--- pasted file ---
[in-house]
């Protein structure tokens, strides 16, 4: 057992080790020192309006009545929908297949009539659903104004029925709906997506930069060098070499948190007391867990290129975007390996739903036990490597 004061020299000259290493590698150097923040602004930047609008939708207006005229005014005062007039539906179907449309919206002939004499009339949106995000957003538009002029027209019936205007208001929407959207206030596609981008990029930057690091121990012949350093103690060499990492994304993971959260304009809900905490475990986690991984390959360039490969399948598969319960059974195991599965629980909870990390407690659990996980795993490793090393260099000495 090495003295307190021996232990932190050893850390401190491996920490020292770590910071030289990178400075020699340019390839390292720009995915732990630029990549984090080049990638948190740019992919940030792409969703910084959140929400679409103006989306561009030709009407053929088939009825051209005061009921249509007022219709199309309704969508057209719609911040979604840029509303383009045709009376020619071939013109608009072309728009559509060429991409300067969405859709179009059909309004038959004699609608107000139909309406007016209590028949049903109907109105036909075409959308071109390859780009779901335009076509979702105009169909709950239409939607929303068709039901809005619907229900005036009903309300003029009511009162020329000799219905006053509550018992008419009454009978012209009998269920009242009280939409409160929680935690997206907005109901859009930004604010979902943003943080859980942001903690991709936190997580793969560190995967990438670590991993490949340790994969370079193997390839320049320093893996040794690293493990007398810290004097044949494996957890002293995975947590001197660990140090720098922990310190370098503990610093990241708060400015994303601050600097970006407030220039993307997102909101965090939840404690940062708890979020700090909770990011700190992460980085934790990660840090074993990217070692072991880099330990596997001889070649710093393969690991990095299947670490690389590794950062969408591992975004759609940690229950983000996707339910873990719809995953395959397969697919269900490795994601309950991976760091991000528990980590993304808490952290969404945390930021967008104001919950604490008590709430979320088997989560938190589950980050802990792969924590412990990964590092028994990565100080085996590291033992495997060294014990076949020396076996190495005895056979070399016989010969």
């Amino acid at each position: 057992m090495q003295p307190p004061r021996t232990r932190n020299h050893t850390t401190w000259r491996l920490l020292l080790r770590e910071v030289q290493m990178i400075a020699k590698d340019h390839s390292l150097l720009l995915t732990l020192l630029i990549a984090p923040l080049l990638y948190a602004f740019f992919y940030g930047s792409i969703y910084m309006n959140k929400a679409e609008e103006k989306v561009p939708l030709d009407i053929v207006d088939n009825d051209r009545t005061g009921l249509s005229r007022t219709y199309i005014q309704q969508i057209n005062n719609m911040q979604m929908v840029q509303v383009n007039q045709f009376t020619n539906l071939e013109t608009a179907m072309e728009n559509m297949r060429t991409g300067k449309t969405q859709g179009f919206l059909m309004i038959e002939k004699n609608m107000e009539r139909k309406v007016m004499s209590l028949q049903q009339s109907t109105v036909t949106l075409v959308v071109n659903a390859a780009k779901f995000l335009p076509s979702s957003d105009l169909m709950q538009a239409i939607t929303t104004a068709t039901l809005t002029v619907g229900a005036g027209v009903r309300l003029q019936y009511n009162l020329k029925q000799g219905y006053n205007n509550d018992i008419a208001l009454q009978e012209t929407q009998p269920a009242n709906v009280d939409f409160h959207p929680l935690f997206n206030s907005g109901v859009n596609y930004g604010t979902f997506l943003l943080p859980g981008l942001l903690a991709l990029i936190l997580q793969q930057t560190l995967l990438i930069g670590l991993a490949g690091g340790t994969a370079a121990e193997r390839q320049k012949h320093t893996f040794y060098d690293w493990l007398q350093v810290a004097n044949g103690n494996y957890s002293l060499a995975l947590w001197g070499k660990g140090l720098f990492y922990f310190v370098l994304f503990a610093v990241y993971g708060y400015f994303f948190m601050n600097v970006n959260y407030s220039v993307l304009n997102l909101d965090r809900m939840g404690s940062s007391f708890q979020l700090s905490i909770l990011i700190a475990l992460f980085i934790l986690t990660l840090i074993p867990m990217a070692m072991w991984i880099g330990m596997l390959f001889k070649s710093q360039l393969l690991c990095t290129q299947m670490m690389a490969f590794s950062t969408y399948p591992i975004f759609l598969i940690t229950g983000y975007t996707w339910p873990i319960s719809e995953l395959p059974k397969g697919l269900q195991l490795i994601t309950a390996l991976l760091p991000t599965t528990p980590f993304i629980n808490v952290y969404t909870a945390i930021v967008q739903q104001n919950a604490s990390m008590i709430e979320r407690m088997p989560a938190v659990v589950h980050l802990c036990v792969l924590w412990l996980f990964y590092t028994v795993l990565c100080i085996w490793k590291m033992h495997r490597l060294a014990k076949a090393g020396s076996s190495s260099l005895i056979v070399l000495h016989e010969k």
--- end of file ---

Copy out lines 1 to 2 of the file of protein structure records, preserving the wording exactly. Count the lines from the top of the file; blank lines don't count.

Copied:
[in-house]
């Protein structure tokens, strides 16, 4: 057992080790020192309006009545929908297949009539659903104004029925709906997506930069060098070499948190007391867990290129975007390996739903036990490597 004061020299000259290493590698150097923040602004930047609008939708207006005229005014005062007039539906179907449309919206002939004499009339949106995000957003538009002029027209019936205007208001929407959207206030596609981008990029930057690091121990012949350093103690060499990492994304993971959260304009809900905490475990986690991984390959360039490969399948598969319960059974195991599965629980909870990390407690659990996980795993490793090393260099000495 090495003295307190021996232990932190050893850390401190491996920490020292770590910071030289990178400075020699340019390839390292720009995915732990630029990549984090080049990638948190740019992919940030792409969703910084959140929400679409103006989306561009030709009407053929088939009825051209005061009921249509007022219709199309309704969508057209719609911040979604840029509303383009045709009376020619071939013109608009072309728009559509060429991409300067969405859709179009059909309004038959004699609608107000139909309406007016209590028949049903109907109105036909075409959308071109390859780009779901335009076509979702105009169909709950239409939607929303068709039901809005619907229900005036009903309300003029009511009162020329000799219905006053509550018992008419009454009978012209009998269920009242009280939409409160929680935690997206907005109901859009930004604010979902943003943080859980942001903690991709936190997580793969560190995967990438670590991993490949340790994969370079193997390839320049320093893996040794690293493990007398810290004097044949494996957890002293995975947590001197660990140090720098922990310190370098503990610093990241708060400015994303601050600097970006407030220039993307997102909101965090939840404690940062708890979020700090909770990011700190992460980085934790990660840090074993990217070692072991880099330990596997001889070649710093393969690991990095299947670490690389590794950062969408591992975004759609940690229950983000996707339910873990719809995953395959397969697919269900490795994601309950991976760091991000528990980590993304808490952290969404945390930021967008104001919950604490008590709430979320088997989560938190589950980050802990792969924590412990990964590092028994990565100080085996590291033992495997060294014990076949020396076996190495005895056979070399016989010969």